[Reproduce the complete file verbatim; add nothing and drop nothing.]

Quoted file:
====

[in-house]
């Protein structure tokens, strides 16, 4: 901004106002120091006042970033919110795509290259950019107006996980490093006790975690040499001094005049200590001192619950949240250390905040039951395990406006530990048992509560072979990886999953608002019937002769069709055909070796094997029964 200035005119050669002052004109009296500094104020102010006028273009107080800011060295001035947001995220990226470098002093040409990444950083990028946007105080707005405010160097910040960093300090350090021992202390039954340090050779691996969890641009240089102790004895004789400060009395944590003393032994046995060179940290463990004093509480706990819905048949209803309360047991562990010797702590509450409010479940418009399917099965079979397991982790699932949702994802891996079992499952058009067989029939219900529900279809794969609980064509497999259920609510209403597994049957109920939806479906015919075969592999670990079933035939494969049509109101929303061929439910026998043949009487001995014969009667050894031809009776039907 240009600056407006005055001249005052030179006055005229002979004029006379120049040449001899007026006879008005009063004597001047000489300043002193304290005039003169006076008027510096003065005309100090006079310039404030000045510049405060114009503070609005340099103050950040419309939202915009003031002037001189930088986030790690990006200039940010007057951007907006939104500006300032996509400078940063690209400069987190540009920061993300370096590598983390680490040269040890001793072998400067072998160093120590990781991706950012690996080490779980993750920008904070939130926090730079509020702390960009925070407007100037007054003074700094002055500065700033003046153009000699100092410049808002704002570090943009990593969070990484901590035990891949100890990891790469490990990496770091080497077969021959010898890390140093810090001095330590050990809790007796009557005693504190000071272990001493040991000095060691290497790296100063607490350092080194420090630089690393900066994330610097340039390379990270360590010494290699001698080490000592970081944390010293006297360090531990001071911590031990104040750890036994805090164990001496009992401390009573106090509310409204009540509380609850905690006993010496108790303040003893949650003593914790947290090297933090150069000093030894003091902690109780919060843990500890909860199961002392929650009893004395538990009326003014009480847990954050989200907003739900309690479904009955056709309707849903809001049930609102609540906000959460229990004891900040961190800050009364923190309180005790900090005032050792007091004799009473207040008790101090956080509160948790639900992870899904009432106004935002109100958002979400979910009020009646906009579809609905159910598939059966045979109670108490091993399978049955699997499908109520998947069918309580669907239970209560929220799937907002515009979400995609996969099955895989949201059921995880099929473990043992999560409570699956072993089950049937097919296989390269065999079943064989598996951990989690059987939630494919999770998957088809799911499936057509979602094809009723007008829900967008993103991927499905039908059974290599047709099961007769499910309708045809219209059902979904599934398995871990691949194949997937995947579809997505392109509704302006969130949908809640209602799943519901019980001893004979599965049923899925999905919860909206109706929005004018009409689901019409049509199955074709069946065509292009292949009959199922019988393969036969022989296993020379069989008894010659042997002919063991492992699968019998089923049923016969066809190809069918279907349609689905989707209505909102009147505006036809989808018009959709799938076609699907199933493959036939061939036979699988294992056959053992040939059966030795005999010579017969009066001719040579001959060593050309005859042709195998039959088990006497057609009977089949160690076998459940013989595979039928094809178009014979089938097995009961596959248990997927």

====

[in-house]
């Protein structure tokens, strides 16, 4: 901004106002120091006042970033919110795509290259950019107006996980490093006790975690040499001094005049200590001192619950949240250390905040039951395990406006530990048992509560072979990886999953608002019937002769069709055909070796094997029964 200035005119050669002052004109009296500094104020102010006028273009107080800011060295001035947001995220990226470098002093040409990444950083990028946007105080707005405010160097910040960093300090350090021992202390039954340090050779691996969890641009240089102790004895004789400060009395944590003393032994046995060179940290463990004093509480706990819905048949209803309360047991562990010797702590509450409010479940418009399917099965079979397991982790699932949702994802891996079992499952058009067989029939219900529900279809794969609980064509497999259920609510209403597994049957109920939806479906015919075969592999670990079933035939494969049509109101929303061929439910026998043949009487001995014969009667050894031809009776039907 240009600056407006005055001249005052030179006055005229002979004029006379120049040449001899007026006879008005009063004597001047000489300043002193304290005039003169006076008027510096003065005309100090006079310039404030000045510049405060114009503070609005340099103050950040419309939202915009003031002037001189930088986030790690990006200039940010007057951007907006939104500006300032996509400078940063690209400069987190540009920061993300370096590598983390680490040269040890001793072998400067072998160093120590990781991706950012690996080490779980993750920008904070939130926090730079509020702390960009925070407007100037007054003074700094002055500065700033003046153009000699100092410049808002704002570090943009990593969070990484901590035990891949100890990891790469490990990496770091080497077969021959010898890390140093810090001095330590050990809790007796009557005693504190000071272990001493040991000095060691290497790296100063607490350092080194420090630089690393900066994330610097340039390379990270360590010494290699001698080490000592970081944390010293006297360090531990001071911590031990104040750890036994805090164990001496009992401390009573106090509310409204009540509380609850905690006993010496108790303040003893949650003593914790947290090297933090150069000093030894003091902690109780919060843990500890909860199961002392929650009893004395538990009326003014009480847990954050989200907003739900309690479904009955056709309707849903809001049930609102609540906000959460229990004891900040961190800050009364923190309180005790900090005032050792007091004799009473207040008790101090956080509160948790639900992870899904009432106004935002109100958002979400979910009020009646906009579809609905159910598939059966045979109670108490091993399978049955699997499908109520998947069918309580669907239970209560929220799937907002515009979400995609996969099955895989949201059921995880099929473990043992999560409570699956072993089950049937097919296989390269065999079943064989598996951990989690059987939630494919999770998957088809799911499936057509979602094809009723007008829900967008993103991927499905039908059974290599047709099961007769499910309708045809219209059902979904599934398995871990691949194949997937995947579809997505392109509704302006969130949908809640209602799943519901019980001893004979599965049923899925999905919860909206109706929005004018009409689901019409049509199955074709069946065509292009292949009959199922019988393969036969022989296993020379069989008894010659042997002919063991492992699968019998089923049923016969066809190809069918279907349609689905989707209505909102009147505006036809989808018009959709799938076609699907199933493959036939061939036979699988294992056959053992040939059966030795005999010579017969009066001719040579001959060593050309005859042709195998039959088990006497057609009977089949160690076998459940013989595979039928094809178009014979089938097995009961596959248990997927």